The boy had been utterly bewildered. What were they playing at, he wondered. Was it charades of some sort? There was Barton, his face solemn and eager, raising his left hand as if in blessing: more astonishing was his uncle, licking his lips and swallowing in his throat, as if his mouth watered. There was something below all this dressing-up, which meant nothing to him, but had some hidden significance for the two men. It was uncomfortable: it disquieted him, and he wouldn't kneel, but disrobed himself of the cotta and cassock. "I don't know what it's about," he said: and again, as between Judith and her mother, he saw question and answer pass between them. Somehow his lack of interest had disappointed them, but he felt no interest at all: just a vague repulsion.
The diversions of the day were renewed: there was more tennis and bathing, but they all seemed to have lost the edge of their keenness about him. That evening he was dressed rather earlier than the others, and was sitting in a deep window-seat of the drawing-room, reading the book Mrs. Ray had lent him. He was not getting on with it; it was puzzling, and the French was difficult: he thought he would return it to her, saying that it was beyond him. Just then she and his uncle entered: they were talking together, and did not perceive him.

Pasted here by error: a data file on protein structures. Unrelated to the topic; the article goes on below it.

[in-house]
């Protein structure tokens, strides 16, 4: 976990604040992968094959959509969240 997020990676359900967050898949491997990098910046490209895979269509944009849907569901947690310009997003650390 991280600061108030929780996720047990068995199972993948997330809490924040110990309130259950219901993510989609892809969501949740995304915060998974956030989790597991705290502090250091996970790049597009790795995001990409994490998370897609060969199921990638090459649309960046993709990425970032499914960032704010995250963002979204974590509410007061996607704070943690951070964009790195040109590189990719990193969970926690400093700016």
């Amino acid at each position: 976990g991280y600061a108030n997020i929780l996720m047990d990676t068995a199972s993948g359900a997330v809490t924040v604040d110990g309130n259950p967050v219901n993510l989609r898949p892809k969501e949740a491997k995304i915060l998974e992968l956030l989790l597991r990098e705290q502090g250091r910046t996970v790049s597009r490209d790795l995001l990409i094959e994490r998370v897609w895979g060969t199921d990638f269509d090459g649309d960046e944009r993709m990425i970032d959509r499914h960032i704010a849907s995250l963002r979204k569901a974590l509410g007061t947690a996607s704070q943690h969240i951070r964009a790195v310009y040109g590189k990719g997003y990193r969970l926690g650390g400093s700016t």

"No, it's no use, Isabel," said his uncle. "He's got no curiosity, no leanings: it would only disgust him and put him off. That's not the way to win souls. Owen thinks so, too. And he's too innocent: why when I was his age ... Why, there's Francis. What's the boy reading? Ah, I see! What do you make of it?"
Francis closed the book.
"I give it up," he said. "I can't get on with it."
Mrs. Ray laughed.
"I agree, too, Horace," she said. "But what a pity!"
Somehow Francis got the impression, he remembered, that they had been talking about him. But, if so, what was it for which he had no leanings?
He had gone to bed rather early that night, encouraged, he thought, to do so, leaving the rest at a game of Bridge. He soon slept, but awoke, thinking he heard the sound of chanting. Then came three strokes of a bell, and a pause and three more. He was too sleepy to care what it was about.